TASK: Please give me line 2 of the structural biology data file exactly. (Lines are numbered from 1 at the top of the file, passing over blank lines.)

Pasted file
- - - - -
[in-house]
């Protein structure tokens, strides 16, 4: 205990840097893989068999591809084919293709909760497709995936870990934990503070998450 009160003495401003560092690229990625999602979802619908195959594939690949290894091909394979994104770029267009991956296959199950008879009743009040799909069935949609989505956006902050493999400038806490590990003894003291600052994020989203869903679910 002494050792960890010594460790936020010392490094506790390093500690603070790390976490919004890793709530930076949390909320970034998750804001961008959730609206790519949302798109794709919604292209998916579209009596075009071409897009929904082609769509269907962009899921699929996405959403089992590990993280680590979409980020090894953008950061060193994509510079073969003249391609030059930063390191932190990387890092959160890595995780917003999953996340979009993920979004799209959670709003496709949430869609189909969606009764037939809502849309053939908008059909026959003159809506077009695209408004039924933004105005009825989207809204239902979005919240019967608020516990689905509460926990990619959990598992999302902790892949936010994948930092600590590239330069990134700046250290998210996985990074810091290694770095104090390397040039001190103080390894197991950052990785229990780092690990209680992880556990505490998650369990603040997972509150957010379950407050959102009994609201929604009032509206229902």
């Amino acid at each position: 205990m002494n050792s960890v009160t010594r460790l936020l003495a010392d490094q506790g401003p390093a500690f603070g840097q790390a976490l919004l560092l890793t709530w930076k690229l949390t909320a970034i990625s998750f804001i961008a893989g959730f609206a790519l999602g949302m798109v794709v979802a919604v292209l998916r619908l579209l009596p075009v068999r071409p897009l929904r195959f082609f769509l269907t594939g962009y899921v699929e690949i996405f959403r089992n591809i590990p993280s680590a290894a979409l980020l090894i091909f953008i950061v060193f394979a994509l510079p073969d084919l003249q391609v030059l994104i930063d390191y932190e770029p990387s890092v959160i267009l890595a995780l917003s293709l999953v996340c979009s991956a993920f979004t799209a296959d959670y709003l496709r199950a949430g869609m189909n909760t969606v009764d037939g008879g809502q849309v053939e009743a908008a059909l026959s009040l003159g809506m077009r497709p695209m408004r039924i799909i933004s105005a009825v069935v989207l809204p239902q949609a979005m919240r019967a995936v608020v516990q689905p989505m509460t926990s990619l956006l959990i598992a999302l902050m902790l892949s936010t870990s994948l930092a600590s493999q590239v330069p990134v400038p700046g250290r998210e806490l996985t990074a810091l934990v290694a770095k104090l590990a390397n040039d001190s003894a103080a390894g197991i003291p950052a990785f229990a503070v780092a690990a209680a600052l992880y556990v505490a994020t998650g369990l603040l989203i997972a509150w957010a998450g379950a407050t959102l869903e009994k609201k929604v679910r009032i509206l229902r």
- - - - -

């Protein structure tokens, strides 16, 4: 205990840097893989068999591809084919293709909760497709995936870990934990503070998450 009160003495401003560092690229990625999602979802619908195959594939690949290894091909394979994104770029267009991956296959199950008879009743009040799909069935949609989505956006902050493999400038806490590990003894003291600052994020989203869903679910 002494050792960890010594460790936020010392490094506790390093500690603070790390976490919004890793709530930076949390909320970034998750804001961008959730609206790519949302798109794709919604292209998916579209009596075009071409897009929904082609769509269907962009899921699929996405959403089992590990993280680590979409980020090894953008950061060193994509510079073969003249391609030059930063390191932190990387890092959160890595995780917003999953996340979009993920979004799209959670709003496709949430869609189909969606009764037939809502849309053939908008059909026959003159809506077009695209408004039924933004105005009825989207809204239902979005919240019967608020516990689905509460926990990619959990598992999302902790892949936010994948930092600590590239330069990134700046250290998210996985990074810091290694770095104090390397040039001190103080390894197991950052990785229990780092690990209680992880556990505490998650369990603040997972509150957010379950407050959102009994609201929604009032509206229902």